Through the painstaking endeavours of French researcher and sound engineer, Henri Chamoux and the French National Audiovisual Institute [INA], the restoration of the sound archive has been completed and is now available to be heard by everybody in South Africa and beyond her borders.
Chamoux, from the Laboratory of Historical Research Rhone-Alpes [LARHRA] was able to accomplish this most commendable of feats through his epoch-making invention named the Archeophone – with which he recorded some 250 hours of audio from the Apartheid-era event which played out between the years, 1963 to 1964.
The original audio from the trial proceedings had been recorded on 591Dictabelts kept at the National Archives and Records Service of South Africa [NARSSA]. Consequently rendered an obsolete audio recording format, countless Dictabelt recordings of invaluable history and heritage have fallen through the cracks – up until Chamoux creation came to posterity’s rescue! Thus, a combination of two technological aspects entail the preservation of that juncture of South Africa’s Struggle for freedom from Apartheid oppression – the Dictabelt and the Archeophone!
The Dictabelt is a soft vinyl cylinder stretched around two rollers rotated in a special reading device, and said to be one of the last survivors of what is known as the phonograph cylinder. This sound medium was commonly used in the US and elsewhere between 1947 and the 70’s. Among its most famous applications, the flexible cylinder included recordings of President John Fitzgerald Kennedy’s telephone and those of author, Agatha Christies’ voice, dictating in full, one of her novels.
Whilst information gleaned on the internet regarding the Archeophone revealed it as the only modern device able to play all formats of wax or celluloid cylinders produced between as far back as 1888 and 1929. Sound recordings that old are invariably fragile and wear very quickly if read on vintage phonographs. The Archeophone, which allows for the transcription of the cylinders on CD, is presently utilized by the largest archives which preserve such media in the world: The Library of Congress, Bibliotheque National de France, Edison National Historic Site, as well as other private institutions and collections.
The South African and French collaboration had its genesis back in 2012 when NARSSA approached the French Institute of South Africa [IFAS] and INA to start a process of digitisation and restoration of the entire Rivonia Trial sound archive. That was during the time INA was offering NARSSA sound technicians ongoing training geared towards South Africans having their own agency over thousands of Dictabelts dating from the Apartheid period, which are yet to be restored and studied.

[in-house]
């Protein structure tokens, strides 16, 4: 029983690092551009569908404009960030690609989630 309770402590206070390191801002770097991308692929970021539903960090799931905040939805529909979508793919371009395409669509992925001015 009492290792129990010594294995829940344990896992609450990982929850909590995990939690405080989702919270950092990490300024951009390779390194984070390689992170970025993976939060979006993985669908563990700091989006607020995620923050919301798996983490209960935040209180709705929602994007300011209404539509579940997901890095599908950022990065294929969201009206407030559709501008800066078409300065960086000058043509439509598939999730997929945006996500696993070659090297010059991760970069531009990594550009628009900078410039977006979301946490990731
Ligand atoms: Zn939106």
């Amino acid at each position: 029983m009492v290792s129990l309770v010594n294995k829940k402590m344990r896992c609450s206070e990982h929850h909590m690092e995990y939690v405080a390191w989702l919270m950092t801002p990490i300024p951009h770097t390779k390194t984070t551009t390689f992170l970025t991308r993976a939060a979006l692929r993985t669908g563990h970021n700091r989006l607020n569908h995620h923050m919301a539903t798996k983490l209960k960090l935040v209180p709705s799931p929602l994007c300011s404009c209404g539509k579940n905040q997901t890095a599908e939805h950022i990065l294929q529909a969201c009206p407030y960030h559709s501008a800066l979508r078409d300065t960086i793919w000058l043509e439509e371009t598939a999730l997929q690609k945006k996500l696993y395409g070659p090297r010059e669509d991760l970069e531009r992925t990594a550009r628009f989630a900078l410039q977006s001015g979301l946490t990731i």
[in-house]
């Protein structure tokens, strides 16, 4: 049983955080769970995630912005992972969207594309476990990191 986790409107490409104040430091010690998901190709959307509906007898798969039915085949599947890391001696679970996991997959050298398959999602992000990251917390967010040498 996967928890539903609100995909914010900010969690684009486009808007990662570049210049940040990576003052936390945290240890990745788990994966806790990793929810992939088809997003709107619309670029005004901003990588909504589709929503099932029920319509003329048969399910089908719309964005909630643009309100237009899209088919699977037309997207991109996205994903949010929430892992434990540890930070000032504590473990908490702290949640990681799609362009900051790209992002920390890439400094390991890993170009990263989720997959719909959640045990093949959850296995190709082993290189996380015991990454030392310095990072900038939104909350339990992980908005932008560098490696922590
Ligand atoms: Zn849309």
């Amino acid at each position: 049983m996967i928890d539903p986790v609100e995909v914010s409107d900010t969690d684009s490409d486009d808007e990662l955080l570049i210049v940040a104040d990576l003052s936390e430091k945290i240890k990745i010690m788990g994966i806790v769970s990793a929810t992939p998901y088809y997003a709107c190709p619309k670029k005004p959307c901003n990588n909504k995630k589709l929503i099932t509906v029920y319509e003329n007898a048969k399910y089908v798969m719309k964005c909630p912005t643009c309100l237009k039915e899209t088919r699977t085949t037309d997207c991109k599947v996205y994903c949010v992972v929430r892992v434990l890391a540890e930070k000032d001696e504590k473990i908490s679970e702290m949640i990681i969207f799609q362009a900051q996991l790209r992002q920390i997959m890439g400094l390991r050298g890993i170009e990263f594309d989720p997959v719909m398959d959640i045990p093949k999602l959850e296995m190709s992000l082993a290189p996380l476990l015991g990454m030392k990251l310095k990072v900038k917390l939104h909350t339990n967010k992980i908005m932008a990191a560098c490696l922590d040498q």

The organisational reasoning was for the treasure trove of memory to not remain hidden away. So that, to that end, efforts to regain access to historic records remains a process which revives the universal impetus of archives for research, art, culture, the law and beyond!
The Rivonia Trial, where Nelson Mandela, Walter Sisulu, Ahmed Kathrada, Govan Mbeki, Lionel Bernstein, Raymond Mhlaba, James Kantor, Elias Motsoaledi, Andrew Mlangeni and Denis Goldberg were convicted of a coup attempt and subsequently sentenced to life imprisonment – did not produce a hearing record, meaning that the exchanges which transpired in court were not stenographed, but were instead recorded continuously on Dictabelts.
In December 2006, they were registered in UNESCO’s Memory of the World Register.
Having invented the Archeophone in 1998, Chamoux had initially intended it for the reading of old phonographic cylinders of wax or celluloid – but with the device, has instead, been able to read and digitize, between 2014 and 2016, all the Dictabelts of the Rivonia Trial.
Chamoux took a little over 15 months to edit and digitize 230 hours of recording in a process which entailed daily morning to afternoon of continuous recording done by two correctly relayed devices. He is quoted as offering that his recognized competence in the safeguarding of wax cylinders and more widely in the recovery of hard-to-read sound media, allowed for the conclusion of a market between INA and LARHRA in November 2014 – in order to digitize the Dictabelts of the Rivonia Trial to the best of technical conditions.
At INA, Brice Amoroux co-ordinated the project, while Patrick Louvet, the institute’s expert on rare sound media, led the quality control of digitized production.
Explaining how he was able to deliver the task entrusted to him, Chamoux went to great technical lengths to let people in on what it took.
If it were possible to re-read some Dictabelts correctly with old machines, he suggested, the reliability for the reading of numerous or sensitive archives would be compromised. He said that after the realization of a first prototype mandrel Dictabelt in 2007, he went on to develop a chuck with adjustable diameter designed to allow for the reading of Dictabelts on the Archeophone, in 2013.